- A California appeals court on Thursday unanimously upheld a lower court ruling requiring Uber and Lyft to reclassify their drivers as employees under the state’s gig work law, AB-5.
- The ruling doesn’t kick in immediately, however, leaving in place an emergency stay issued in August until likely after the election.
- Uber and Lyft have sought to avoid being forced to comply with the ruling by trying to convince voters to exempt them from AB-5 via a ballot measure into which the companies have poured nearly $US200 million.
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A California appeals court handed Uber and Lyft a major legal defeat on Thursday, ruling that a lower court was correct in granting an injunction forcing the companies to reclassify their drivers as employees under the state’s gig worker law AB-5.
In their ruling, judges from California’s first district Court of Appeal said they were “unpersuaded” by arguments from Uber and Lyft that the lower court erred in issuing the injunction.
The judges also invoked the late Supreme Court Justice Ruth Bader Ginsburg in their ruling, noting that her “cogent explanation” of the legal test for reviewing a trial court’s decision to issue an injunction played a key role in its analysis of the case.
“This decision makes it abundantly clear that Uber and Lyft have been breaking the law for years,” San Francisco city attorney Dennis Herrera said in a statement Thursday evening.
“This is a victory for the people of California and for every driver who has been denied fair wages, paid sick days, and other benefits by these companies. For too long Uber and Lyft have illegally denied their drivers basic workplace protections and shifted that burden onto drivers and taxpayers. Uber and Lyft have pocketed millions of dollars by leaving drivers in the lurch and taxpayers to foot the bill,” Herrera said.
The ruling doesn’t take effect, however, until 30 days after the court issues a remittitur in the case, a step that kicks the case back to the lower court after any further legal challenges â€” or lack thereof â€” to Thursday’s ruling.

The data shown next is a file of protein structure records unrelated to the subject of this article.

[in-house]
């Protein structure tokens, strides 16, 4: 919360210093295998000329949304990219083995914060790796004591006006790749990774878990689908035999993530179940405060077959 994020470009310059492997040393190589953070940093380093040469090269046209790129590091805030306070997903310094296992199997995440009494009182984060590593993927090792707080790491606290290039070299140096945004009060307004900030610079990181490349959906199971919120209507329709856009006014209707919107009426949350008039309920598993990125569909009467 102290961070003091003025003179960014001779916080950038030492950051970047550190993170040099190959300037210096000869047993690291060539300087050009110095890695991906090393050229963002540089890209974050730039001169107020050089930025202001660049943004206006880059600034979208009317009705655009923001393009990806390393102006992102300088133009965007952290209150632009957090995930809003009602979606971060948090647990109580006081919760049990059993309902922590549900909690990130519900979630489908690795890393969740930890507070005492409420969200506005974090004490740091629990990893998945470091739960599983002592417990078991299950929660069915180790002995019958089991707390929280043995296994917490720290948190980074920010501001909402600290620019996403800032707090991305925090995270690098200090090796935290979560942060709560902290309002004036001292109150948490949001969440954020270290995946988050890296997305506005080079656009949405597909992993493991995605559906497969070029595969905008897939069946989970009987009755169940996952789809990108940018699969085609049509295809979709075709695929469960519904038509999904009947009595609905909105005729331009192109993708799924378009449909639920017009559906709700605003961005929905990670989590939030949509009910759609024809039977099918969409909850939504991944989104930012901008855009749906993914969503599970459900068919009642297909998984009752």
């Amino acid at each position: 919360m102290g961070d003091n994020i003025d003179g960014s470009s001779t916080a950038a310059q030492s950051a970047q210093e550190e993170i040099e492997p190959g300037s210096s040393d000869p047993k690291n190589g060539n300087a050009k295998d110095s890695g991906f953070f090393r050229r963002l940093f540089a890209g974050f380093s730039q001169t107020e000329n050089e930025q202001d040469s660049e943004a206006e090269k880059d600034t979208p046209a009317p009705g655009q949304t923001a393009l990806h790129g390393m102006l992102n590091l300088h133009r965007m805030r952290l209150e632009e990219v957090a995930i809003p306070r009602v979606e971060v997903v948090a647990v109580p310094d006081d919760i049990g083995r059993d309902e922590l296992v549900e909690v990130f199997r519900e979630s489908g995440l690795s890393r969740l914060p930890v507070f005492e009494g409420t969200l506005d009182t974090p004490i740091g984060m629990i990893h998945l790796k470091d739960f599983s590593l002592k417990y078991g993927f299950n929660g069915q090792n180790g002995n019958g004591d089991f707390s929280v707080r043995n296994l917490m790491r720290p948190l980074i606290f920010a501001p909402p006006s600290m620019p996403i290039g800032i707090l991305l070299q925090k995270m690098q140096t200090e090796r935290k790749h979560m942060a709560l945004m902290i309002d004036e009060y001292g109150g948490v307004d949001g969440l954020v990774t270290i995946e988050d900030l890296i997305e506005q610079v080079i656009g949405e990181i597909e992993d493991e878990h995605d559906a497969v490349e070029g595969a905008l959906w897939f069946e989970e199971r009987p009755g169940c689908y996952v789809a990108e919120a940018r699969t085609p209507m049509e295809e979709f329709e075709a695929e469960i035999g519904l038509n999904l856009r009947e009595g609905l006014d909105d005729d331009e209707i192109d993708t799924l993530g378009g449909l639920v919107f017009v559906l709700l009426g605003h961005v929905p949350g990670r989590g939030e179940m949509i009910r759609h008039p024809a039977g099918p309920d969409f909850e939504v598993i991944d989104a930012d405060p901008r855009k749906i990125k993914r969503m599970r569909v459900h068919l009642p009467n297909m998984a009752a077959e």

Uber and Lyft both told Business Insider that they’re weighing all legal options.
Based on the typical timeline for issuing a remittitur, it’s unlikely Uber and Lyft will be required to reclassify their drivers before election day, putting the issue in the hands of California voters.
Uber, Lyft, and other ride-hailing and food delivery companies including DoorDash, Postmates, and Grubhub have poured nearly $US200 million into Proposition 22, a ballot measure that would exempt the companies from AB-5.
“Today’s ruling means that if the voters don’t say Yes on Proposition 22, rideshare drivers will be prevented from continuing to work as independent contractors, putting hundreds of thousands of Californians out of work and likely shutting down ridesharing throughout much of the state,” Uber spokesperson Davis White told Business Insider.
Lyft spokesperson CJ Macklin also highlighted the ballot measure, telling Business Insider: “This ruling makes it more urgent than ever for voters to stand with drivers and vote yes on Prop. 22,”
Uber and Lyft threatened to suspend service in California if the courts didn’t grant an emergency stay allowing them to keep drivers as contractors pending the outcome of the legal battle â€” a tactic the companies have employed on multiple occasions in other states when faced with legislation they opposed.
Uber and Lyft say the battle over AB-5 is about preserving flexibility for part-time gig workers. The reality is their businesses have become dependent on full-time drivers and they can’t afford to pay them like employees.
But the battle over AB-5 is possibly the most consequential one Uber and Lyft have faced, as evidenced by the aggressive public relations campaign the companies have relied on.
As part of that campaign: Uber reportedly forced drivers and passengers to click on its in-app political ads; Uber paid $US85,000 to the consulting firm of the California NAACP’s president, who endorsed Proposition 22; and the pro-Proposition 22 group funded by Uber and Lyft sent fake “progressive” mailers to voters that falsely claimed to be associated with Bernie Sanders and other progressive politicians (Sanders and the California Democratic Party have come out against Proposition 22).
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